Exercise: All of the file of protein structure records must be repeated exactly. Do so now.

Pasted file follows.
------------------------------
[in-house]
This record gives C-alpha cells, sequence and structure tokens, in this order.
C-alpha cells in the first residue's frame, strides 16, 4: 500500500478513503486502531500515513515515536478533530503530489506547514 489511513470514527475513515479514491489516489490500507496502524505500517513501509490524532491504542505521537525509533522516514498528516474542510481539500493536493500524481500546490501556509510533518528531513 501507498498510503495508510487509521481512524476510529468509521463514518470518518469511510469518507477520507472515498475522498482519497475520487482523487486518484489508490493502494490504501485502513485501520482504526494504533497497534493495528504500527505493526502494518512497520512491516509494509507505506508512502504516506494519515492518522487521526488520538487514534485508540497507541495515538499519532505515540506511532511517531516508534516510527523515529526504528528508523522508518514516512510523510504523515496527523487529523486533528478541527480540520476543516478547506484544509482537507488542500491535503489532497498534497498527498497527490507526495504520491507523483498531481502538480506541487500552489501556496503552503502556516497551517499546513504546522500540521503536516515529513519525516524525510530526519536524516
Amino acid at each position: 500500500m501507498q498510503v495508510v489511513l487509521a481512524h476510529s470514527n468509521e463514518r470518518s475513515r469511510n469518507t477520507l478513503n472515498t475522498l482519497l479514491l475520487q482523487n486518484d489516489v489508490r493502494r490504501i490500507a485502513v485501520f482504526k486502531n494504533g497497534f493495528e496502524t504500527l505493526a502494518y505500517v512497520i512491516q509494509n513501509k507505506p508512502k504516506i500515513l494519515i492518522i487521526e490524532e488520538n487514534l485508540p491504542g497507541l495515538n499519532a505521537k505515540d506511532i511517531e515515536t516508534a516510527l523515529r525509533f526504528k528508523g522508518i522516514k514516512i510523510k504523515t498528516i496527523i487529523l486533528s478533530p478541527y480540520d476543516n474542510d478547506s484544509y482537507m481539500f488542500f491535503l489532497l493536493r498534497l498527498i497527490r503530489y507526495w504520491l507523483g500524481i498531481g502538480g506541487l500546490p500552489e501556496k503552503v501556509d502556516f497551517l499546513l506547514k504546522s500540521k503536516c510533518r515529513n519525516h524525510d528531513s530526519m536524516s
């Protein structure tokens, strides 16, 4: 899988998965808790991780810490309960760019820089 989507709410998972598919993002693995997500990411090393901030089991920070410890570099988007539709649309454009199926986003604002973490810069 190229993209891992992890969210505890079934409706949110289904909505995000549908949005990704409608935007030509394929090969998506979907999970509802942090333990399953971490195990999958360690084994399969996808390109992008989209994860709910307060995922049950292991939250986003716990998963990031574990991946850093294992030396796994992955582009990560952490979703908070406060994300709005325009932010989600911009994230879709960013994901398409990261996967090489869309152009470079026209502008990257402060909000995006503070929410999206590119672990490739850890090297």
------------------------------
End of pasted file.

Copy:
[in-house]
This record gives C-alpha cells, sequence and structure tokens, in this order.
C-alpha cells in the first residue's frame, strides 16, 4: 500500500478513503486502531500515513515515536478533530503530489506547514 489511513470514527475513515479514491489516489490500507496502524505500517513501509490524532491504542505521537525509533522516514498528516474542510481539500493536493500524481500546490501556509510533518528531513 501507498498510503495508510487509521481512524476510529468509521463514518470518518469511510469518507477520507472515498475522498482519497475520487482523487486518484489508490493502494490504501485502513485501520482504526494504533497497534493495528504500527505493526502494518512497520512491516509494509507505506508512502504516506494519515492518522487521526488520538487514534485508540497507541495515538499519532505515540506511532511517531516508534516510527523515529526504528528508523522508518514516512510523510504523515496527523487529523486533528478541527480540520476543516478547506484544509482537507488542500491535503489532497498534497498527498497527490507526495504520491507523483498531481502538480506541487500552489501556496503552503502556516497551517499546513504546522500540521503536516515529513519525516524525510530526519536524516
Amino acid at each position: 500500500m501507498q498510503v495508510v489511513l487509521a481512524h476510529s470514527n468509521e463514518r470518518s475513515r469511510n469518507t477520507l478513503n472515498t475522498l482519497l479514491l475520487q482523487n486518484d489516489v489508490r493502494r490504501i490500507a485502513v485501520f482504526k486502531n494504533g497497534f493495528e496502524t504500527l505493526a502494518y505500517v512497520i512491516q509494509n513501509k507505506p508512502k504516506i500515513l494519515i492518522i487521526e490524532e488520538n487514534l485508540p491504542g497507541l495515538n499519532a505521537k505515540d506511532i511517531e515515536t516508534a516510527l523515529r525509533f526504528k528508523g522508518i522516514k514516512i510523510k504523515t498528516i496527523i487529523l486533528s478533530p478541527y480540520d476543516n474542510d478547506s484544509y482537507m481539500f488542500f491535503l489532497l493536493r498534497l498527498i497527490r503530489y507526495w504520491l507523483g500524481i498531481g502538480g506541487l500546490p500552489e501556496k503552503v501556509d502556516f497551517l499546513l506547514k504546522s500540521k503536516c510533518r515529513n519525516h524525510d528531513s530526519m536524516s
């Protein structure tokens, strides 16, 4: 899988998965808790991780810490309960760019820089 989507709410998972598919993002693995997500990411090393901030089991920070410890570099988007539709649309454009199926986003604002973490810069 190229993209891992992890969210505890079934409706949110289904909505995000549908949005990704409608935007030509394929090969998506979907999970509802942090333990399953971490195990999958360690084994399969996808390109992008989209994860709910307060995922049950292991939250986003716990998963990031574990991946850093294992030396796994992955582009990560952490979703908070406060994300709005325009932010989600911009994230879709960013994901398409990261996967090489869309152009470079026209502008990257402060909000995006503070929410999206590119672990490739850890090297």